How to make Windows tablets a success: Stop PC makers getting security wrong

Windows 10 tablets can be a success, but OEMs need to think harder about how they implement security on them, especially if they want to sell to enterprise.

Until very recently, Windows 8 tablets were a huge missed opportunity for the industry. Before Microsoft dropped the licence fee for Windows on small devices, the OEMs didn't come up with innovative designs to take advantage of what Windows 8 could do on small screens and ignored them in favour of the race to the bottom in Android tablets.

Those in turn are getting squeezed out of the market by phablets; the tablet market has been showing down as we all think about how many handy little gadgets we need to have around. It might be three or five or seven, depending on whether you think IDC or Gartner or Forrester makes the best guestimate here, but the devices are all increasingly the same.

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Those cheap new Windows tablets? They're Android models with the serial numbers filed off, in far too many cases, although it's heartening to see that even the very cheap models are sometimes reasonable quality and give you a decent experience. Compare that to the cheapest of Android tablets on sale this year; when mobile security company Bluebox checked out the bargains, they found a worrying number of vulnerabilities.

But the continuing enthusiasm for Microsoft's never-shipped Courier tablet shows there is a market for something with more imagination. Can the manufacturers prove they have any?

One of the other things we're all thinking about is privacy and security. Apple's Touch ID can be hacked but only if you have years of experience duplicating fingerprints, which makes it potentially one of the biggest recent security improvements.

We ought to have had the same system in the majority of Windows 8 devices, since the support is in the OS, but the OEMs obviously decided they didn't know how to sell that kind of feature.

Is that missed opportunity going to happen again?

There are lots of important new security features coming in Windows 10 that could make malware and hacking significantly harder. But some of the interesting security improvements will be dependent on the manufacturers.

But after what happened to Windows RT, do we trust Microsoft to make the right choices? RT, by the way, has no known malware despite all the thousands of apps in the Windows Store. It also has low sales thanks to the OEMs abandoning it.

The first opportunity for tablet innovation is putting fingerprint sensors onto not just business but consumer devices.

You know, the way Apple has on the iPhone. Hey, PC makers: add fingerprint sensors now, so they work with the Windows 10 credential system and we can get away from passwords.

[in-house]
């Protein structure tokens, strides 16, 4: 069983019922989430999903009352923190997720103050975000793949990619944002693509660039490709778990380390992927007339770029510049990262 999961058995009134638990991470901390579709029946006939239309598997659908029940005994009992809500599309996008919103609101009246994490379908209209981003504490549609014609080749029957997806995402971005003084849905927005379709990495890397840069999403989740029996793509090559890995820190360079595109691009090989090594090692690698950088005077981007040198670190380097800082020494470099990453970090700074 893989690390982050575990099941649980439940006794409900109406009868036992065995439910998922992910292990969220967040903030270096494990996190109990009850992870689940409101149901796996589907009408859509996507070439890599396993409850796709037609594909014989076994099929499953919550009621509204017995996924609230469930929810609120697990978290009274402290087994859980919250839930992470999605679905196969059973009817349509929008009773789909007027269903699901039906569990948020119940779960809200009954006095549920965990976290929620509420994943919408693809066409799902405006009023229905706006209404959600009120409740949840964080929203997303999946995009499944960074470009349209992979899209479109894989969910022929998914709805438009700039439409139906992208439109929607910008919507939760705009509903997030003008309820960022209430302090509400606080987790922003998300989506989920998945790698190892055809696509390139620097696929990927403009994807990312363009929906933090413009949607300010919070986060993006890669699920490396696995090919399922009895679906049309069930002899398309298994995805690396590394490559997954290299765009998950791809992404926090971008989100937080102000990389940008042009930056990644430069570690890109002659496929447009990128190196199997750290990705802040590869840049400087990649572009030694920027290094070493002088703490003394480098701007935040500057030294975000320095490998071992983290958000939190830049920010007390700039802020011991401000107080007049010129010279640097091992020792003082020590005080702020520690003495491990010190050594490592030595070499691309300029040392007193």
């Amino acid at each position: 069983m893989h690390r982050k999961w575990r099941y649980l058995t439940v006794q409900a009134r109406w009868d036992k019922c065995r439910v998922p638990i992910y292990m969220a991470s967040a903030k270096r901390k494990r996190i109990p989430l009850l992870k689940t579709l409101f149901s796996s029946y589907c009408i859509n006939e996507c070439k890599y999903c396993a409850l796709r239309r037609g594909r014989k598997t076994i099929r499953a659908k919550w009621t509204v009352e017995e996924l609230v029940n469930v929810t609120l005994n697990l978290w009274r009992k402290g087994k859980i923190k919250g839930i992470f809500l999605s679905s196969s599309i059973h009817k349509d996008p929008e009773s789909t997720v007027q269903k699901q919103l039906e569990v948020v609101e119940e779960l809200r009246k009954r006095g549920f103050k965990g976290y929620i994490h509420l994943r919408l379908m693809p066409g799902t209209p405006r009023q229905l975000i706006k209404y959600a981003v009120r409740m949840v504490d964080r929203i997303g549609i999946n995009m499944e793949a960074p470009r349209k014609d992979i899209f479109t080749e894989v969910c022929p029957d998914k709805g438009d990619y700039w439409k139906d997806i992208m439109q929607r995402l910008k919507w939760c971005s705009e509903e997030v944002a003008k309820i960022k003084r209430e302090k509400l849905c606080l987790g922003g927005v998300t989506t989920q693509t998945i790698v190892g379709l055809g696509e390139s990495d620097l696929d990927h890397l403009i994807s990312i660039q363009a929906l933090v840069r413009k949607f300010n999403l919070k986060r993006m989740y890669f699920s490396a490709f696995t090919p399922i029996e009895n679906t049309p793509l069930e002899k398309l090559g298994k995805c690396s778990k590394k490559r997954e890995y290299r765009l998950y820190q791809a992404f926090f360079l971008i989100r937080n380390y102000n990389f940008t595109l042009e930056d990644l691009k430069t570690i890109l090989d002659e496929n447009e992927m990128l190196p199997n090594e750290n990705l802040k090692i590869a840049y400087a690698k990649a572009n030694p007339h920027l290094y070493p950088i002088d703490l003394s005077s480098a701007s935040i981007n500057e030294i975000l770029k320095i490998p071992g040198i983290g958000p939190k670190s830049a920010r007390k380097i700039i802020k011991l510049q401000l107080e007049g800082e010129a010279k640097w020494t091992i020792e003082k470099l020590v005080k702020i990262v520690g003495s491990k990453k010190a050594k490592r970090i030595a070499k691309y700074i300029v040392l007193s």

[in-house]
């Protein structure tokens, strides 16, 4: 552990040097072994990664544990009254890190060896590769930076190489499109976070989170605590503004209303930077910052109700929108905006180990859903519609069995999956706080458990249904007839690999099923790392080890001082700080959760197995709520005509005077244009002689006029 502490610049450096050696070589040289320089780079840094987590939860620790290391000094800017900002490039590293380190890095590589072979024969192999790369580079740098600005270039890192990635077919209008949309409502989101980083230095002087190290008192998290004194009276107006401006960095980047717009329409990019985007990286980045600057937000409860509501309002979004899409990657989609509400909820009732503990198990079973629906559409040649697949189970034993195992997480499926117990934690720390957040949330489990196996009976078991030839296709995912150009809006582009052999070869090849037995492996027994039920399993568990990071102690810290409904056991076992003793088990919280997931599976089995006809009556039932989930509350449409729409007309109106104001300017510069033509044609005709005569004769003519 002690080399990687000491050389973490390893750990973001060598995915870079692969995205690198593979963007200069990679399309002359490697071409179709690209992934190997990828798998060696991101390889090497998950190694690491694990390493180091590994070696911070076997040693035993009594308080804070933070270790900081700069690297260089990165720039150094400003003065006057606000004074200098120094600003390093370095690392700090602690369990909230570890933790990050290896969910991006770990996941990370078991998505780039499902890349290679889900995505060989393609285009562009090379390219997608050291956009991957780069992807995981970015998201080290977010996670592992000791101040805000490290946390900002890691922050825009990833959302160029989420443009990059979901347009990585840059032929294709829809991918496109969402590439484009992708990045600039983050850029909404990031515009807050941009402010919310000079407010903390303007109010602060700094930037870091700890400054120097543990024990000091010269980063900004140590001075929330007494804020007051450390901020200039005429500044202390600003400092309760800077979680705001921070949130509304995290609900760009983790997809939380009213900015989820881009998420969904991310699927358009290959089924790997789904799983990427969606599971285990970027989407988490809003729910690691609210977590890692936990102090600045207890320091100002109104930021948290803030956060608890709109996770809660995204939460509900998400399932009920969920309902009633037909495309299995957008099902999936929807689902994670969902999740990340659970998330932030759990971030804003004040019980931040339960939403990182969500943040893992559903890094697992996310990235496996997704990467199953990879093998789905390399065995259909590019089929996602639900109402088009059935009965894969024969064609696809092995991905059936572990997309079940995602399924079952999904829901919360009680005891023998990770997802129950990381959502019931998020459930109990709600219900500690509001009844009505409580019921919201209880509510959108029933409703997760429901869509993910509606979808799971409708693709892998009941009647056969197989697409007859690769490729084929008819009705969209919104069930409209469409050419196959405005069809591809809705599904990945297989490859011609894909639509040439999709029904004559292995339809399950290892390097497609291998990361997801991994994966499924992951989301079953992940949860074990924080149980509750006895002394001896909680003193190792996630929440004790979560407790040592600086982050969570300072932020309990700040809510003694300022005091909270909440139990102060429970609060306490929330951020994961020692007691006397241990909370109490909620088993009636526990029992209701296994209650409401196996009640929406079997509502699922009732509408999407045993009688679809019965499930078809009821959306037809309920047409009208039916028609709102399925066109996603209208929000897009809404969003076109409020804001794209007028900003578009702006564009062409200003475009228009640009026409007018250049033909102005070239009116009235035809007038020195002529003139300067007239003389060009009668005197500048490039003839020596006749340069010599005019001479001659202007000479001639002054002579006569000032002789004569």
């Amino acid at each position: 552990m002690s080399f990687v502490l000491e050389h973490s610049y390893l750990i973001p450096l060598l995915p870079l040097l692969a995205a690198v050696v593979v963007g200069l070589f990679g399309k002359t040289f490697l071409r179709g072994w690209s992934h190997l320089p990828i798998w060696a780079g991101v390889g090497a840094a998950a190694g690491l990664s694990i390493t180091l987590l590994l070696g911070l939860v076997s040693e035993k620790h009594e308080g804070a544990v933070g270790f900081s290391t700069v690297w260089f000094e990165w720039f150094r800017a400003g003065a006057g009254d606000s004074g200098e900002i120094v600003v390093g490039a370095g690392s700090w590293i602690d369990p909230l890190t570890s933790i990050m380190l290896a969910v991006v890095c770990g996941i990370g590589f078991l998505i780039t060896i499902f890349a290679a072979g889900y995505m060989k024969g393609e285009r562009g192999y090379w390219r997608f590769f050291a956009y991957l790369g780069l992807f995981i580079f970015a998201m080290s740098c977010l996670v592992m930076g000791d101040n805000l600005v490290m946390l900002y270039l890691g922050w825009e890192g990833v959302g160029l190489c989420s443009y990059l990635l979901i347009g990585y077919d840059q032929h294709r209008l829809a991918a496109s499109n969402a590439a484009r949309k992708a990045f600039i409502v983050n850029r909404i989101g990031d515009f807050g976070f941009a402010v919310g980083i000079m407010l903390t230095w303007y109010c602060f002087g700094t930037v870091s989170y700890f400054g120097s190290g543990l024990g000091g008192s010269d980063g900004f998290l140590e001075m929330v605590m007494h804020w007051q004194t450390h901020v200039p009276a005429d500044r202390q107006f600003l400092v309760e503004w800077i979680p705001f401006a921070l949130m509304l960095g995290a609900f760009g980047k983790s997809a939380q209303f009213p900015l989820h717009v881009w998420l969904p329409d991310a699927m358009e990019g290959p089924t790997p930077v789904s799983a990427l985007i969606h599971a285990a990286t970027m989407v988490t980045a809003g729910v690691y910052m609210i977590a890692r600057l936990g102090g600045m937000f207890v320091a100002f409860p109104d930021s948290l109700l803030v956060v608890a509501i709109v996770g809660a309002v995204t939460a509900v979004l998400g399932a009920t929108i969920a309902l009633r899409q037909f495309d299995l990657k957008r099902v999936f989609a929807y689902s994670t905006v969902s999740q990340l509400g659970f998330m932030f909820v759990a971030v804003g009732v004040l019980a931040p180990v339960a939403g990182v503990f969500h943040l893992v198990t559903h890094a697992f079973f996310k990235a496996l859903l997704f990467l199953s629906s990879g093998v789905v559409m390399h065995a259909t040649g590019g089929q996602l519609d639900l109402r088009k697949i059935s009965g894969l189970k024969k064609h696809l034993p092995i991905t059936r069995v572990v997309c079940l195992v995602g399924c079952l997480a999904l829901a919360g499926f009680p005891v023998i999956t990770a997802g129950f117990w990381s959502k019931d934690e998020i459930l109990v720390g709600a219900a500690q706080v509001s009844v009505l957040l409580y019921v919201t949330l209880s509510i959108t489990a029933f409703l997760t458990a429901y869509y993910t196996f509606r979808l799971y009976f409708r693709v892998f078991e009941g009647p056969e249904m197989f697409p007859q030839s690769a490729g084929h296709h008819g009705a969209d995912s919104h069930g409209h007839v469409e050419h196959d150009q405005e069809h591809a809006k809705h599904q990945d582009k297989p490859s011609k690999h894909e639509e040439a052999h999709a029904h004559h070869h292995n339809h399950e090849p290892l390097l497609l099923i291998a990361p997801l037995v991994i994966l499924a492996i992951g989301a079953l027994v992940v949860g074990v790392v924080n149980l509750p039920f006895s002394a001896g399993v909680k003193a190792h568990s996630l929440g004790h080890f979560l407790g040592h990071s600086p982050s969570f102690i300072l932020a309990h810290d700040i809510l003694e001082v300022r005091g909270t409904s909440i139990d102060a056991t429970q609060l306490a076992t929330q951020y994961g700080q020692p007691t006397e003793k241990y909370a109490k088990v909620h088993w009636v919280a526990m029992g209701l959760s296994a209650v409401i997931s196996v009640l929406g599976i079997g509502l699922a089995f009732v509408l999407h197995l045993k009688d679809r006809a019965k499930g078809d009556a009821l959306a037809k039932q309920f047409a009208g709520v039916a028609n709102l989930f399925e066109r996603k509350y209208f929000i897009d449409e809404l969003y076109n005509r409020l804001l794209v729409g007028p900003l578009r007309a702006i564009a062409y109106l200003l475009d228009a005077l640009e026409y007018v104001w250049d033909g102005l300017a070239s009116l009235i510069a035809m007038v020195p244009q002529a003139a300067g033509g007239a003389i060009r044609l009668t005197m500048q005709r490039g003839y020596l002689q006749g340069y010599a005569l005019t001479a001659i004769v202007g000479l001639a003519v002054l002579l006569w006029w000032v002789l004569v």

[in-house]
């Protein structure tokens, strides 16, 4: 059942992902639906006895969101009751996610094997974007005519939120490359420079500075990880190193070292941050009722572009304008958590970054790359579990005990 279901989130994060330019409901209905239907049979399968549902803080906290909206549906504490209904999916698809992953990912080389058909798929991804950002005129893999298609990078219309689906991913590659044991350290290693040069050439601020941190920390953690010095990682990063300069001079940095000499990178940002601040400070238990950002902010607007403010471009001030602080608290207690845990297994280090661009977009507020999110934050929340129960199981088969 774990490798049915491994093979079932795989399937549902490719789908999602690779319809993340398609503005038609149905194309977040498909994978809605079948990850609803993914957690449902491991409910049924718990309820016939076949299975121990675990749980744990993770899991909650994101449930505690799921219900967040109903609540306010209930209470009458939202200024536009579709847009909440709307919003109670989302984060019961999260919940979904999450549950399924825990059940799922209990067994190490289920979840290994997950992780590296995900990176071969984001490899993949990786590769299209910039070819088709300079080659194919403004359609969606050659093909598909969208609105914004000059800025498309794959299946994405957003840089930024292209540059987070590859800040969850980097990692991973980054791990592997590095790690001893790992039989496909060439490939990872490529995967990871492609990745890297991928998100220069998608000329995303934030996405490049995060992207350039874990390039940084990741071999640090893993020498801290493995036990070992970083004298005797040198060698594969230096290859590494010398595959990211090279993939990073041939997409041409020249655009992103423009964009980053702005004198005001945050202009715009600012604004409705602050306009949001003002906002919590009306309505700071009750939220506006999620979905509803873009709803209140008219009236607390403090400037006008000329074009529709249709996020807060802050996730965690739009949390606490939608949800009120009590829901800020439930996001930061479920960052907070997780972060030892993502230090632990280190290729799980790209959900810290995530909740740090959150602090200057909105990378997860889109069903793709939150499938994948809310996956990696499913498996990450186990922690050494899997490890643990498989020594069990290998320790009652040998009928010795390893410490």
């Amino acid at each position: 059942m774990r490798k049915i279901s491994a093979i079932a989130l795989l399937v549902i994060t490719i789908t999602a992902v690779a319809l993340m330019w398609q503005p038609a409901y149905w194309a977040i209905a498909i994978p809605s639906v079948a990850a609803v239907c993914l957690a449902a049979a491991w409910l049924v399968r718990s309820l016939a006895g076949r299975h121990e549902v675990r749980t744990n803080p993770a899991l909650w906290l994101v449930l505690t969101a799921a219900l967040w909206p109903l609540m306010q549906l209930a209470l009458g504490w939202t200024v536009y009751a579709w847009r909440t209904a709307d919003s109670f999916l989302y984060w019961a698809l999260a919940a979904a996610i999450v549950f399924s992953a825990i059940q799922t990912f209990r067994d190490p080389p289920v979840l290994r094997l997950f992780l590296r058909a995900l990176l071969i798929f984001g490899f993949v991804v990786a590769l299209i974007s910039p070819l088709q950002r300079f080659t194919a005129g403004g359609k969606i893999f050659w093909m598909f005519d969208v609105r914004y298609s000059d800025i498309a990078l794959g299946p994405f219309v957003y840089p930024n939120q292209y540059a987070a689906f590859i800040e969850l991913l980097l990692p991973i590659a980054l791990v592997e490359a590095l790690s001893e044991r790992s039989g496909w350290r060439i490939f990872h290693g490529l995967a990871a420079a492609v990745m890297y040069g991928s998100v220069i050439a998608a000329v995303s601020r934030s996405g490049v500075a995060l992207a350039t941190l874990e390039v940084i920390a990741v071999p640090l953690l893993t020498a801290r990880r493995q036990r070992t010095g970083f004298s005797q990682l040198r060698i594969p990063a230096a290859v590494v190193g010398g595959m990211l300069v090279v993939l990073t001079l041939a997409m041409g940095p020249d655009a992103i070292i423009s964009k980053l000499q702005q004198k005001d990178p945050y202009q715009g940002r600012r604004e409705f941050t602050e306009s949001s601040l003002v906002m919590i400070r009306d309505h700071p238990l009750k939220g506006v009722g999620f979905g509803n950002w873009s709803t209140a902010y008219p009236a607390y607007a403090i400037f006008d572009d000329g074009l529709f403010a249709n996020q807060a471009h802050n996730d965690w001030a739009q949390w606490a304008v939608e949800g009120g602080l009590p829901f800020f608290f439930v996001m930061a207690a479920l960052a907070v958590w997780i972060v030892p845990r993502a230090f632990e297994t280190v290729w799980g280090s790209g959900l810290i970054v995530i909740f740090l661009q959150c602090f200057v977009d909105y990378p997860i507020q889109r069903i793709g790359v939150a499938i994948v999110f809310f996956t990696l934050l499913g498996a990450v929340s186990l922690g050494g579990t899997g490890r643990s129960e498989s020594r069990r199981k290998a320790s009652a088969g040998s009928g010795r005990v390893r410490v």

Then there's enterprise lockdown; a way of having PCs only run software signed by Microsoft, by vendors that Microsoft has certified and supplied with a certificate from its own Certificate Authority, or software signed by a company.

OEMs have to make specific PCs for enteprise lockdown because you have to set it up in UEFI (because security you can turn on in software you can also turn off in software). That means OEMs have to choose which, if any, models will have the feature. And they get to choose how much extra it costs.

For businesses, enterprise lockdown could be a huge benefit. But they're not going to pay a lot extra for it and they're not going to be interested if they can only get it on PC models they wouldn't otherwise buy. If the manufacturers relegate enterprise lockdown to expensive or under-featured PCs instead of making it an option for almost any system, it won't have the impact it should.

Personally, I'd like to see a consumer version of enterprise lockdown; it would be like a Windows RT system that could also run desktop software from the Windows Store - and nothing else.

Imagine, a PC with no foistware, no drive-by downloads, no random toolbars - and a much better chance of no malware. Try searching for Photoshop or other popular software and see how many of the downloads are actually something really dubious. If you end up doing informal tech support for friends and family, this could save you a lot of time.

The other opportunity for security in Windows 10 is the way Windows Defender will automatically switch itself on when the other antivirus software you have installed isn't active. At the moment it doesn't switch on for three days.

It's fair for the security software companies to want to make money; they're businesses.

But still OEMs and software vendors need to take responsibility for not making the PC industry a race to the bottom. Microsoft has to walk a careful line between protecting users and making the PC business a viable business for its hardware and software partners.

With the number of security breaches in businesses so high this year and malware being so big a problem for home users, it might be time for the balance to swing a bit further in favour of the users who are the reason there's a business at all.

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